Based on my understanding of back prop and gradient descent,
Loss is multiplied to gradient when taking a step with gradient descent.
So when gradient becomes negative, gradient descent takes a step in the opposite direction.
Such idea is well captured when implementing gradient ascent,
as it can simply be implemented by multiplying -1 to the loss.
Then, what happens if my loss starts from positive and goes below zero?
If what I said above is correct, training will go for minimization when the loss is positive and go for maximization when the loss is negative.
And this means that gradient descent is going for zero instead of minimum value…
The loss functions are chosen in such a way that you minimize to 0. mse, l1 can’t be zero. The deviations from error 0 is what we are trying to minimise. Have a look at the loss functions available in pytorch. In all the cases, when you give equal value the loss reduces to zero. It is either maximizing a negative term or minimizing a positive term but it is always going to zero.
This isn’t true. All common optimization algorithms I’m aware
of – and in particular, gradient descent – only care about the
gradient of the loss, and not the loss itself.
Plain-vanilla gradient descent takes the following optimization
new weights = old weights - learning rate * gradient
Could you have misread “learning rate” for “loss” at some point?
Gradient descent (and, again, all common algorithms that I am
aware of) seek to minimize the loss, and don’t care whether that
minimum value is a large positive value, a value close to zero,
exactly zero, or a large negative value. It simply seeks to drive
the loss to a smaller (that is, algebraically more negative) value.
You could replace your loss with
modified loss = conventional loss - 2 * Pi
and you should get the exact same training results and model
performance (except that all values of your loss will be shifted
down by 2 * Pi).
It is the case that we often use loss functions that become equal
to zero when the fit of the model to the training data is perfect,
but the optimization algorithms don’t care about this, and they
drive the loss function to algebraically more negative values,
and not towards zero.
If I understand what you are saying, yes that is correct.
But, just to be sure, you could try the following exercise:
Set up a simple neural network and train it using gradient
descent on some well-behaved data set. Make a plot of
your training loss (and, while you’re at it, your training
accuracy) as a function of batch number or epoch number,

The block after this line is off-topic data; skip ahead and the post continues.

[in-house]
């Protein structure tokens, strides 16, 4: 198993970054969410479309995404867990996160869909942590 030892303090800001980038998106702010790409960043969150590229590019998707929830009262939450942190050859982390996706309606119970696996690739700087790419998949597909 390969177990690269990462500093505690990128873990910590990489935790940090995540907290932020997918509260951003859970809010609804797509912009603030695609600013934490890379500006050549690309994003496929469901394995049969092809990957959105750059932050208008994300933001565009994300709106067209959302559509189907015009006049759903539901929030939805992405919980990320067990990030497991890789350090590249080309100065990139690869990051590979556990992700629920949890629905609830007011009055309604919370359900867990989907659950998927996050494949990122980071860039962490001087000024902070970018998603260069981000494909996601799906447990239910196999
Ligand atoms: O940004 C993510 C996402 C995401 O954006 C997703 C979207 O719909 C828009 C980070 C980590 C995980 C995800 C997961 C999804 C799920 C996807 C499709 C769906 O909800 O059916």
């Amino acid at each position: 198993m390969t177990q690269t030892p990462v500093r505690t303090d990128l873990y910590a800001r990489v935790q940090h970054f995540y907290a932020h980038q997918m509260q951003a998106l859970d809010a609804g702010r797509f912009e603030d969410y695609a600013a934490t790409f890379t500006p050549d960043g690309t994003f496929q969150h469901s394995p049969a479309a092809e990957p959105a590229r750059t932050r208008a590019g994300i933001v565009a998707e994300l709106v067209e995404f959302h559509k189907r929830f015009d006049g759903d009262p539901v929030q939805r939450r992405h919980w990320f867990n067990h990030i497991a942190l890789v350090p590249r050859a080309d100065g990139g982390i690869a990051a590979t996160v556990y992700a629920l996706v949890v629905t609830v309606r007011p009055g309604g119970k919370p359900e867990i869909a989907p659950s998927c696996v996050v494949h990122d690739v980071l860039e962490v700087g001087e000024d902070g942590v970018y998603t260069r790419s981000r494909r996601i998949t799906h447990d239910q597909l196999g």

and make sure that it is training stably and that you’re getting
Use a standard loss function when you do this. Let’s call this
Let’s say that your loss runs from 1.0 down to 0.1 when you
and train your neural network again using these two modified
loss functions and make your loss and accuracy plot for each
of these two modified training runs. See if you get the results
you expect, and, if not, post what you got and ask any questions
that you might have.
Thanks Frank, I did the exercise. It behaves as I expected.
Training is fine and generates exactly same accuracy for loss-shifted (even though loss is < 0).
For loss-negative , training fails, the graph say that loss decreases but since the sign is flipped, conceptually it is increasing the loss by applying gradient ascent.
I actually have another question about loss.
From our previous discussion, it is clear that value of loss itself does not mean anything.
what actually matter is the gradient with respect to input and their direction (sign).
I am in the situation where I have to define a new loss function that is not differentiable.
Based on my understanding, (though it is not going to be easy) it is possible to train a model with non-differentiable loss function, if I define a custom Backward function that returns “fake” gradient with appropriate direction and magnitude.
I would not recommend doing things this way (or thinking about it
this way). The best approach – because network training relies
so heavily on gradient-based optimization – is to make your loss
Consider the softmax function (which should more properly be
called the “soft-argmax” function): It can be understood as a
differentiable approximation to the argmax function (which is
not differentiable because it jumps around discretely).
(In a similar vein, the sigmoid function can be considered a
differentiable version of the step function.)
So you should look at your loss function, and try to find a sensible
differentiable replacement for it that has more or less the same
You could view what you call the “fake gradient” as, in effect,
defining your differentiable loss function, but I wouldn’t think
about it this way. Both in your code and in your mental picture
you should have an explicitly differentiable loss function, and
calculate its real gradient.
(I wouldn’t change or repost this post, but when you switch topics
like this it would be better for the forum if you would start a new
thread in the future.)
Okay, I will see if I can create differentiable variation of the loss function I am looking for.
Let me rephrase your passage about softmax, just to confirm that I understood correctly.
Softmax is essentially continuous version of argmax as it also takes in the same input but returns very similar outputs (1 if the greatest else 0).
And while argmax is not differentiable softmax is, so it can nicely replaces argmax while enabling backprop through the framework.
I think this is pretty brilliant and I feel like I kinda know what I need to do. Thanks